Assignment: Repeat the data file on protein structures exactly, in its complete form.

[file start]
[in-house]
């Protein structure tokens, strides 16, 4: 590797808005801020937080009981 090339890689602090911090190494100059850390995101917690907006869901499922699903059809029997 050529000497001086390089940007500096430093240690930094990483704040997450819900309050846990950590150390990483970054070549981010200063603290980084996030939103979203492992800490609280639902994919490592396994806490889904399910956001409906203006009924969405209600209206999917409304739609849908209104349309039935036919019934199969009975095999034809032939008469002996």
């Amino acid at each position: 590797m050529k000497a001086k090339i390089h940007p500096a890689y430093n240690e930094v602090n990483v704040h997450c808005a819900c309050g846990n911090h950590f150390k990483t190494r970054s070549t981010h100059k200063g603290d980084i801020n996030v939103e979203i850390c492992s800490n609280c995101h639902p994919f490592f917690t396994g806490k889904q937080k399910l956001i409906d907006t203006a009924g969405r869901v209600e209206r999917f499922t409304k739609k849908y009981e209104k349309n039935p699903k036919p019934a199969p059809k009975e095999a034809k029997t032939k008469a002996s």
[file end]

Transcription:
[in-house]
């Protein structure tokens, strides 16, 4: 590797808005801020937080009981 090339890689602090911090190494100059850390995101917690907006869901499922699903059809029997 050529000497001086390089940007500096430093240690930094990483704040997450819900309050846990950590150390990483970054070549981010200063603290980084996030939103979203492992800490609280639902994919490592396994806490889904399910956001409906203006009924969405209600209206999917409304739609849908209104349309039935036919019934199969009975095999034809032939008469002996």
């Amino acid at each position: 590797m050529k000497a001086k090339i390089h940007p500096a890689y430093n240690e930094v602090n990483v704040h997450c808005a819900c309050g846990n911090h950590f150390k990483t190494r970054s070549t981010h100059k200063g603290d980084i801020n996030v939103e979203i850390c492992s800490n609280c995101h639902p994919f490592f917690t396994g806490k889904q937080k399910l956001i409906d907006t203006a009924g969405r869901v209600e209206r999917f499922t409304k739609k849908y009981e209104k349309n039935p699903k036919p019934a199969p059809k009975e095999a034809k029997t032939k008469a002996s």